Space-age tech will take farming to new heights in Welland

Intravision Group has shone a light on everything from cannabis to planet simulators, spanning across Kuwait, McMaster University, and the European Space Agency. Now, through Intravision Greens Niagara, its tech is taking veggies to new heights in Welland.

Starting in Norway, Intravision made its progression across the pond to the University of Guelph’s Controlled Environment Systems Research Facility. In collaboration with the university, they honed in on how isolated plants in a hyper-controlled environment responded to everything from lighting spectrum, to air flow movements.

While the technology applies to plants grown in space, the fundamentals behind it aren’t rocket science.

Modern farming has drastically evolved to give farmers more control over their crop, but outside in the field, nature still has the upper-hand.

Move the entire growing process inside into a controlled environment, and suddenly you have control over everything. For Intravision Greens, it’s a bit like getting to play God.

“It’s a low-tech approach to a high-tech challenge,” says Nic Keast, a senior project manager with Intravision. “You’re growing plants, plants grow themselves, let’s give them the right conditions and let them do their thing.”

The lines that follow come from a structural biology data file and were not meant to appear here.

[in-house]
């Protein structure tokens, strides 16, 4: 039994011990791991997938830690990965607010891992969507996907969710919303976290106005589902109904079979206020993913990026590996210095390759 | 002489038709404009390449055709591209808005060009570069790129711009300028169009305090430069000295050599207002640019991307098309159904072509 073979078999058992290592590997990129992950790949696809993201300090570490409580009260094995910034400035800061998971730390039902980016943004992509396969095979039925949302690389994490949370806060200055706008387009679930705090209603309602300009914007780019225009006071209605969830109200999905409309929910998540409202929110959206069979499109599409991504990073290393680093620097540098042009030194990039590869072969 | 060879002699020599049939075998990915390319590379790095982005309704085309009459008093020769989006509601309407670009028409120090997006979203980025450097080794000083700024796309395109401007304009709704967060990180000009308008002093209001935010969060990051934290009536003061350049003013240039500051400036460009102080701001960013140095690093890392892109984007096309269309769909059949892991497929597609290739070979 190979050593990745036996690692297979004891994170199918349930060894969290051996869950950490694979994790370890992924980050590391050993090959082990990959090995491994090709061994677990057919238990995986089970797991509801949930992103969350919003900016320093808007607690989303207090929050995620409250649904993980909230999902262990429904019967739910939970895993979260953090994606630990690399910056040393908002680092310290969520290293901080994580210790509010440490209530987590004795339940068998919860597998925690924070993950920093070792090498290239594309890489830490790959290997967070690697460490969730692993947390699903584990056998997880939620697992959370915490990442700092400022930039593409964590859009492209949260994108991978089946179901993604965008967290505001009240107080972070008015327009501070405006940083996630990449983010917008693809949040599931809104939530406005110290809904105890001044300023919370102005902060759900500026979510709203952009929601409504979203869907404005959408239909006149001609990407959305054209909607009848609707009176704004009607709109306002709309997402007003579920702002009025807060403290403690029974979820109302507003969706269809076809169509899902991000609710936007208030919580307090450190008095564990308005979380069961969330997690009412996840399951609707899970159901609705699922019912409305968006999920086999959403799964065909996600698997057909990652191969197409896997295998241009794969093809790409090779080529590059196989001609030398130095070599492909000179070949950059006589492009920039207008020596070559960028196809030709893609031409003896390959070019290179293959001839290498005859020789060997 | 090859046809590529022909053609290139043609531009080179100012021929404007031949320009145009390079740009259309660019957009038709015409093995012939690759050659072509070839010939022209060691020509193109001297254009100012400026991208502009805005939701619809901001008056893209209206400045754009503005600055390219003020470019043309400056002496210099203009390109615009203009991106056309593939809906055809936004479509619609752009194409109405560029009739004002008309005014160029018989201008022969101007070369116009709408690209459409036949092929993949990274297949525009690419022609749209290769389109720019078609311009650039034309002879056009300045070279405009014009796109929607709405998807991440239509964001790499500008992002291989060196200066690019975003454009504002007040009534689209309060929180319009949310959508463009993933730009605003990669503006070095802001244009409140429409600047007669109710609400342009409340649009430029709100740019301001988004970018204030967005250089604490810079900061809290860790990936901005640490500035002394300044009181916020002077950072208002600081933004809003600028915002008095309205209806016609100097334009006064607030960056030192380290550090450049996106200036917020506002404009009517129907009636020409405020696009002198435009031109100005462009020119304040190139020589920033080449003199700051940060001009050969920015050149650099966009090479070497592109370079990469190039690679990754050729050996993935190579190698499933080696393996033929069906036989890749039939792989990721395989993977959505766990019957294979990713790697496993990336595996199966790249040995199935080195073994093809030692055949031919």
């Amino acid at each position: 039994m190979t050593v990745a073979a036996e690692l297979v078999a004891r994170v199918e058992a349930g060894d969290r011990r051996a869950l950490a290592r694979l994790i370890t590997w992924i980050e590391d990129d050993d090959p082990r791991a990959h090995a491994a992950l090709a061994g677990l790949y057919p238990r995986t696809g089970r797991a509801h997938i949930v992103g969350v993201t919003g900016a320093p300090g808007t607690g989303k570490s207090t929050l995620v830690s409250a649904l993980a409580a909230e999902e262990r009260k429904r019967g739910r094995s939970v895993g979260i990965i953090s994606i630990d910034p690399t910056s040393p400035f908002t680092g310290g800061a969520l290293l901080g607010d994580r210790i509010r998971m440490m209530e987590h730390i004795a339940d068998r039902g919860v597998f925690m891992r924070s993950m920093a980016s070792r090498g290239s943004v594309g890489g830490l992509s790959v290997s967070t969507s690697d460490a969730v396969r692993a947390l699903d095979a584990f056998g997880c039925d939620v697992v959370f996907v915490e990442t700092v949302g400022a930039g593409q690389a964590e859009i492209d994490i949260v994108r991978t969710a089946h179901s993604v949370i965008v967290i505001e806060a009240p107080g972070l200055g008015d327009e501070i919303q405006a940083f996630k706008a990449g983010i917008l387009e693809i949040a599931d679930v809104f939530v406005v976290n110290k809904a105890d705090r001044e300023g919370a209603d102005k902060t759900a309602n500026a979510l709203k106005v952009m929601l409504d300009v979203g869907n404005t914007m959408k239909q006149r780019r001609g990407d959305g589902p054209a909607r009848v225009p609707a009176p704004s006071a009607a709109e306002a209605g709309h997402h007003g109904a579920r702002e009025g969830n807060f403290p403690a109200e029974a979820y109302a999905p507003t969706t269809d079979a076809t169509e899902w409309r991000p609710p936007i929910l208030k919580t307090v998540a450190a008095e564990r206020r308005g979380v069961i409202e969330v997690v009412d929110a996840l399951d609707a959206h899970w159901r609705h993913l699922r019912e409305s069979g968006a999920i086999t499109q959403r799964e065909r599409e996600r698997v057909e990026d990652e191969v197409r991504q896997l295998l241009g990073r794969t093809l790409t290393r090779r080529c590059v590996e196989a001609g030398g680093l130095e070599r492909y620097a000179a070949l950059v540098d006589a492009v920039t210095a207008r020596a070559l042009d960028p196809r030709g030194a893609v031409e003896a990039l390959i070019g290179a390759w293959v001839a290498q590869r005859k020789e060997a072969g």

Non-GMO, certified and sterile seeds are planted in-house. Every stage of the plant’s growth, from germination to harvesting, is dialled in; from what spectrum of light the plant gets, to the temperature and amount of air circulated over a plant, to the spacing in a tray.

By the time produce makes its way out the door, there’s a traceable log of its entire journey.

Plants start off on the lower level of a vertical farming system and as they mature, they’re moved up higher. It’s a constant cycle of maturing plants moving up, replaced by seeds below.

Intravision Greens Niagara’s Neville D’Souza, one of the operation’s executive directors, said without insects to worry about, there won’t be pesticides or herbicides used; leafy greens like basil and arugula, are sent out the door ready-to-eat; and the facility will use significantly less land and water than a conventional farm.

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